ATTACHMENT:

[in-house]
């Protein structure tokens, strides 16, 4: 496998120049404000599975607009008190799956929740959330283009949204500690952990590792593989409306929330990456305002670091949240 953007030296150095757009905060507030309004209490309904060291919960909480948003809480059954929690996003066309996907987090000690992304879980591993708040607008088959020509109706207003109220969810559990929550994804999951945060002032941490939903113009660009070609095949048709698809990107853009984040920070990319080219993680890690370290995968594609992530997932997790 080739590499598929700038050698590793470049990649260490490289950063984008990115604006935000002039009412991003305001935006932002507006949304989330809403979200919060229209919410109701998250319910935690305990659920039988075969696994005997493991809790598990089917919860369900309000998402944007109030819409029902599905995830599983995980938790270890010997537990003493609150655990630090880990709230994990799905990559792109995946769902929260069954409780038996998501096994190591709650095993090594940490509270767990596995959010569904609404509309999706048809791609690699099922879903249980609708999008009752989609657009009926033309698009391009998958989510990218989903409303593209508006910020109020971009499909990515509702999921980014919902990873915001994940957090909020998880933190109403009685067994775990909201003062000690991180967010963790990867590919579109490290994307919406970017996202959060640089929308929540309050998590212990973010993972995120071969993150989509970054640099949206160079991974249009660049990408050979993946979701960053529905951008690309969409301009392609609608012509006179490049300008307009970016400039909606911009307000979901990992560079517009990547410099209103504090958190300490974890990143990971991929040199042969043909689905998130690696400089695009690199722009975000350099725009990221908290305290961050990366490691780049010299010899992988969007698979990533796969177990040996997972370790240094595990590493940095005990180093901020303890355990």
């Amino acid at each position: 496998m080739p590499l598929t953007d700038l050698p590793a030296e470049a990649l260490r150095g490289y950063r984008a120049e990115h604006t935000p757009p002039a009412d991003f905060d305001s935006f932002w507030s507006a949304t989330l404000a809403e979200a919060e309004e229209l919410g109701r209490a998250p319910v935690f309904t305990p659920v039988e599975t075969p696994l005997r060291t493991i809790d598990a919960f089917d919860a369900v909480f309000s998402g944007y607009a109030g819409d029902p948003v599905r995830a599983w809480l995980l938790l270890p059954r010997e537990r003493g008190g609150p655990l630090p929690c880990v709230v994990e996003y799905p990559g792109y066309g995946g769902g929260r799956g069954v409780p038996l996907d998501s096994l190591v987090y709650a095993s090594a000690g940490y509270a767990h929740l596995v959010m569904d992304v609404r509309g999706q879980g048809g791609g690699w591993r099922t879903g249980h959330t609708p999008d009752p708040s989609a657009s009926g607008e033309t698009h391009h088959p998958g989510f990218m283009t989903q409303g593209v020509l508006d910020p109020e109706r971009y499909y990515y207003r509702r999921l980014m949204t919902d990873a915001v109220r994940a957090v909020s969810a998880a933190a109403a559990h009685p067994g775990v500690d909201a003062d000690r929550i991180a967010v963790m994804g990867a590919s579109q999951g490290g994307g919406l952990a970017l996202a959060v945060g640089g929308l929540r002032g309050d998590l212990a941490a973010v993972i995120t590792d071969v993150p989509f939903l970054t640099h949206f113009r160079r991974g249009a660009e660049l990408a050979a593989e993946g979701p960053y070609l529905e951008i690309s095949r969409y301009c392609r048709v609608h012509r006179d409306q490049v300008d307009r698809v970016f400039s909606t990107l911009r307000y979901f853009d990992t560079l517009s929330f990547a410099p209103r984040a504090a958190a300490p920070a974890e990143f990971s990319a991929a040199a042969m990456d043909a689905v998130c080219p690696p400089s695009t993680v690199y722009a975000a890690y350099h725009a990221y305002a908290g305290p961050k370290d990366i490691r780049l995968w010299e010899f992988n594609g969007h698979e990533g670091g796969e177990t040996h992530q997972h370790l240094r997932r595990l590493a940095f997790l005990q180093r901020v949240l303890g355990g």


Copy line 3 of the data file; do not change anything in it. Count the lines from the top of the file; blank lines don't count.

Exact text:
């Amino acid at each position: 496998m080739p590499l598929t953007d700038l050698p590793a030296e470049a990649l260490r150095g490289y950063r984008a120049e990115h604006t935000p757009p002039a009412d991003f905060d305001s935006f932002w507030s507006a949304t989330l404000a809403e979200a919060e309004e229209l919410g109701r209490a998250p319910v935690f309904t305990p659920v039988e599975t075969p696994l005997r060291t493991i809790d598990a919960f089917d919860a369900v909480f309000s998402g944007y607009a109030g819409d029902p948003v599905r995830a599983w809480l995980l938790l270890p059954r010997e537990r003493g008190g609150p655990l630090p929690c880990v709230v994990e996003y799905p990559g792109y066309g995946g769902g929260r799956g069954v409780p038996l996907d998501s096994l190591v987090y709650a095993s090594a000690g940490y509270a767990h929740l596995v959010m569904d992304v609404r509309g999706q879980g048809g791609g690699w591993r099922t879903g249980h959330t609708p999008d009752p708040s989609a657009s009926g607008e033309t698009h391009h088959p998958g989510f990218m283009t989903q409303g593209v020509l508006d910020p109020e109706r971009y499909y990515y207003r509702r999921l980014m949204t919902d990873a915001v109220r994940a957090v909020s969810a998880a933190a109403a559990h009685p067994g775990v500690d909201a003062d000690r929550i991180a967010v963790m994804g990867a590919s579109q999951g490290g994307g919406l952990a970017l996202a959060v945060g640089g929308l929540r002032g309050d998590l212990a941490a973010v993972i995120t590792d071969v993150p989509f939903l970054t640099h949206f113009r160079r991974g249009a660009e660049l990408a050979a593989e993946g979701p960053y070609l529905e951008i690309s095949r969409y301009c392609r048709v609608h012509r006179d409306q490049v300008d307009r698809v970016f400039s909606t990107l911009r307000y979901f853009d990992t560079l517009s929330f990547a410099p209103r984040a504090a958190a300490p920070a974890e990143f990971s990319a991929a040199a042969m990456d043909a689905v998130c080219p690696p400089s695009t993680v690199y722009a975000a890690y350099h725009a990221y305002a908290g305290p961050k370290d990366i490691r780049l995968w010299e010899f992988n594609g969007h698979e990533g670091g796969e177990t040996h992530q997972h370790l240094r997932r595990l590493a940095f997790l005990q180093r901020v949240l303890g355990g």